Born in 1947, Dilma Rousseff grew up in an upper-middle-class family in Belo Horizonte. Her father was a Bulgarian immigrant. She joined the left-wing movement against Brazil’s military dictatorship which had seized power in 1964. In 1970 she was caught and imprisoned for three years, but although subjected to torture for her role in the underground resistance, she refused to break.
In 2002 she joined the committee responsible for the energy policy of presidential candidate Luiz Inacio Lula da Silva, and following his election as President, she became Minister of Energy. She was catapulted to political prominence when Lula’s chief of staff was forced to resign and Ms Rousseff was promoted to his post.
Standing for the presidency herself in 2010, she failed to get enough votes in the first round to win outright, but went on to beat Jose Serra of the Brazilian Social Democracy Party in the second round with more than 56% of the votes and became the first woman President of Brazil. This year she fought a hard campaign, winning by a tighter margin of 51.6% in the second round vote against Aceio Neves’ 48.4%.
After her victory, she was quick to acknowledge her mentor, former President Luiz Inacio Lula da Silva. In his eight years as President, he was seen by the population as Brazil’s great social transformer and still has huge popularity.
However, many Brazilians have opposed the government’s backing of sporting events such as the 2014 World Cup in the face of continuing high levels of inequality and poverty. In June 2013, an estimated million protesters took to the streets during the Confederations Cup, an international tournament which proceeded the World Cup. The protests were sparked by a rise in bus fares but soon escalated into nationwide unrest, encompassing a number of grievances including corruption poor security, transport and health systems. In a speech to the nation Ms Rousseff said she would address these concerns but maintained that the World Cup was not being financed at the expense of public services.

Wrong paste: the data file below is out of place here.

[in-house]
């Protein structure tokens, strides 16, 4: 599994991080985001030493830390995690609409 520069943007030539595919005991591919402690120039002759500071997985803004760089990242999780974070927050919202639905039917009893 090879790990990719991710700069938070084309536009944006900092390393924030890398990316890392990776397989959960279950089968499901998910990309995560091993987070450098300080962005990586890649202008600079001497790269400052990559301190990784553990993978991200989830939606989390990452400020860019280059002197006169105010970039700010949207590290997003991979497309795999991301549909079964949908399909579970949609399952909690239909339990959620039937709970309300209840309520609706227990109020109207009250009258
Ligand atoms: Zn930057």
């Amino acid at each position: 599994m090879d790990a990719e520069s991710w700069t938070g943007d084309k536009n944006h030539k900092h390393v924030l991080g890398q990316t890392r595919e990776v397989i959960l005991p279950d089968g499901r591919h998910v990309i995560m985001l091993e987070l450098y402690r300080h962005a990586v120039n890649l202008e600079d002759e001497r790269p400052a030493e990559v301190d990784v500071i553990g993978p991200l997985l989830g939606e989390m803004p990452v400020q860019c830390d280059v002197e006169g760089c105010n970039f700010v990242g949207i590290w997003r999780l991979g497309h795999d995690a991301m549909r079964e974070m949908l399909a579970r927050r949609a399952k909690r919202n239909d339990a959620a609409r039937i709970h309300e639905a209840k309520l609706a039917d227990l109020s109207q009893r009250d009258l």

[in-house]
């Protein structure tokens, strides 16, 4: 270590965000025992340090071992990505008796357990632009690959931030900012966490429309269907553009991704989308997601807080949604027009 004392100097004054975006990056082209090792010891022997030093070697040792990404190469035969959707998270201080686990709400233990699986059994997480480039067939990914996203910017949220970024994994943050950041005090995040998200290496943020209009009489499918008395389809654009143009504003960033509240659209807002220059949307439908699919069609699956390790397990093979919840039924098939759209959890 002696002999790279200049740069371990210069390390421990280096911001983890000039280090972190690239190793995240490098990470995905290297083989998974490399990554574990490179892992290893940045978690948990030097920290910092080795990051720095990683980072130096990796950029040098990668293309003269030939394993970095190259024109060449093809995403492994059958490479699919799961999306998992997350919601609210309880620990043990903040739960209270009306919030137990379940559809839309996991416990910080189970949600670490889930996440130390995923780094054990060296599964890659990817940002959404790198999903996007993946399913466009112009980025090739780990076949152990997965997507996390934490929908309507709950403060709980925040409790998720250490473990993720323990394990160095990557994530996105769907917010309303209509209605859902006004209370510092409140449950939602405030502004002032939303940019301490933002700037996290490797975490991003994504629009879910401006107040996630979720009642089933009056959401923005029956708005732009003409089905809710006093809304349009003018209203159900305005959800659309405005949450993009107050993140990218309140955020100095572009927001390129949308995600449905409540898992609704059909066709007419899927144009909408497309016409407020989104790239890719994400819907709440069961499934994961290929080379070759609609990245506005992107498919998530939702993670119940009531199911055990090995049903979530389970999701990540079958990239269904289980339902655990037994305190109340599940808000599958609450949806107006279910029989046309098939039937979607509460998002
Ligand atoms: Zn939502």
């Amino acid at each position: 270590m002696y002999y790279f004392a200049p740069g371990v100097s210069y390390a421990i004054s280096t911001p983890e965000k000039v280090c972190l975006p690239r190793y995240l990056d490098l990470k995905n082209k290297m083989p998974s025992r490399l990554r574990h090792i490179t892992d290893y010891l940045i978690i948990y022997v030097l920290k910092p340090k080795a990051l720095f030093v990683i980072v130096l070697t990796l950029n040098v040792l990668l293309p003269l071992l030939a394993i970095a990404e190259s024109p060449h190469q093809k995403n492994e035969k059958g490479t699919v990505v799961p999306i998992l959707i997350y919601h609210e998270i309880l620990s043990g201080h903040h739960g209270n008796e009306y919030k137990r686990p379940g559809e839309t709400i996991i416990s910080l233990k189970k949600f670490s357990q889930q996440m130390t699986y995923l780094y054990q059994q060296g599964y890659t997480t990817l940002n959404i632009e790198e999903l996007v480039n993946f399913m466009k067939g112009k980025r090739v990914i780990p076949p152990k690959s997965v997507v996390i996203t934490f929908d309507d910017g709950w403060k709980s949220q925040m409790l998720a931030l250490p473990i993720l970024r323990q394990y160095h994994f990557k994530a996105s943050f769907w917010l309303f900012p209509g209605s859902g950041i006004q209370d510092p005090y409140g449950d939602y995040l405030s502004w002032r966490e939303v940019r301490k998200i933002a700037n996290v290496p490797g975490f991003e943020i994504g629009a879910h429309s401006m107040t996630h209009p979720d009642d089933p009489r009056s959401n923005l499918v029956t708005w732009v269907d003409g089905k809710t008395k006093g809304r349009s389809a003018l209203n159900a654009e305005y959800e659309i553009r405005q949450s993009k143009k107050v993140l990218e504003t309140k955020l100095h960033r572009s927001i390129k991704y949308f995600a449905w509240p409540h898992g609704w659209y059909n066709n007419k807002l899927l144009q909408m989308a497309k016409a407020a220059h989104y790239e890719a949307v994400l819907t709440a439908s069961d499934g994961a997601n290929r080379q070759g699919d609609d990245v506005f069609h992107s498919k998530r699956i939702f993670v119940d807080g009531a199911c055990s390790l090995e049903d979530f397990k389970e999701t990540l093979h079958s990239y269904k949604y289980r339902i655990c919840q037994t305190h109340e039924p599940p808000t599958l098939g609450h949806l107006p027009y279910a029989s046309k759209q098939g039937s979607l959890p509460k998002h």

Ms. Rousseff’s supporters praise her commitment for social inclusion and her championing of Bolsa Familia, a social welfare scheme that has benefitted 36 million Brazilians. In May, she announced a 10% increase in Bolsa Familia payments, well above the inflation rate which was then 6%. Her success in the election was due in no small part to the overwhelming support from the roughly 40% of Brazilians who live in households earning less than 700 dollars a month. They are benefitting from her party’s social welfare scheme, as well as federal housing programmes, government sponsored vocational schools and an expansion of credit to the working class.
As President, she now faces the challenge of invigorating the country’s economy, whilst dealing with social and regional differences.
30th October 2014
Published: 30 October 2014